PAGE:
Thanks Dane for the info on VSL Vol. I am not averse to VSL, I like the sounds in the libraries. I have their Big Bang Orchestra. I am trying to avoid the need for additional large additional paks. Instead having one or two core programs with all instruments and augmenting is a direction I decided to take. I wish they had an all-in-one package that has ALL of the necessary instruments in it. 

Soundiron have excellent choir libraries BTW. Their Lite versions are quite nice. I picked up Olympus Lite awhile back. It's only 39.00 US. The nice thing about buying a lite version is you usually qualify for a very reasonable upgrade path at certain times of the year. Soundiron is one of my very favorite sample companies. I have their harp and church organ among others

I realize this is a never ending quest for many. You may hear something in another package you like more and buy that to augment something else. 

I have seen East West on sale for much less on occasional sales. I will periodically throw out other options and comment on sales. There is a sale right now at Cinesamples on a few of their soloist ranges. I don't think you will find a better cello than the Tina Quo Cello.The acoustic cello legato is discounted 40% as of this writing. I already have a good violin. A good cello would go a long way toward making a nice realistic duet. Difficult to find a decent solo viola. For flutes I have not found a better celtic flute than the one at Precision Sound. This is my go to for most flute work.For realistic bagpipes check out  Bolder Sounds celtic pipes. I also have their violin. It was hard for me to get the violin to sound like a realistic folk fiddle, but keep in mind I play folk fiddle so I'm picky.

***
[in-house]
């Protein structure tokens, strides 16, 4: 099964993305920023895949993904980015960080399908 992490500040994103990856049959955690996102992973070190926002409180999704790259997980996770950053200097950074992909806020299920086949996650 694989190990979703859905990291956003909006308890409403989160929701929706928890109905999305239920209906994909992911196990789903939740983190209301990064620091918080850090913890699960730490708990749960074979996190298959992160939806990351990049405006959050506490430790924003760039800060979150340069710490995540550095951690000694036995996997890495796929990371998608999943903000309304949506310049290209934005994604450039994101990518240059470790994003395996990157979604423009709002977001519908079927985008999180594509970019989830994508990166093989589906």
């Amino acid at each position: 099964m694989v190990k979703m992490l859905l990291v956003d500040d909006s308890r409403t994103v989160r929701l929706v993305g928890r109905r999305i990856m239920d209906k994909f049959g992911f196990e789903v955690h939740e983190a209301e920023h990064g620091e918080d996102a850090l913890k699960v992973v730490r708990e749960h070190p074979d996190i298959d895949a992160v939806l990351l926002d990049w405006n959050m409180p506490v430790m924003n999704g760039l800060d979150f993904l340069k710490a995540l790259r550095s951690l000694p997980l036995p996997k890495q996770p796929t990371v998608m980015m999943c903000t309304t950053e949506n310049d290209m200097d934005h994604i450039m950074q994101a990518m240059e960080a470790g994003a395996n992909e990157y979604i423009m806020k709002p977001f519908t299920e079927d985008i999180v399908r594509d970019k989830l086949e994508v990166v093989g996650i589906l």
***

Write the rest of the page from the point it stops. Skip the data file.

Though I have never played these, the SONiVoxline of products look VERY interesting to me. Some of the demos I've heard sound  good to my ears. Even though they divide strings, brass and woodwinds separately their individual prices are very reasonable...just priced their strings bundle at 55.00 US on the JRR site. The SONiVOX player doesn't seem to need Kontakt. Not sure how they sampled the instruments. They seem to closely follow East West in how you compose using a keyboard GUI. Maybe someone else who used them could comment?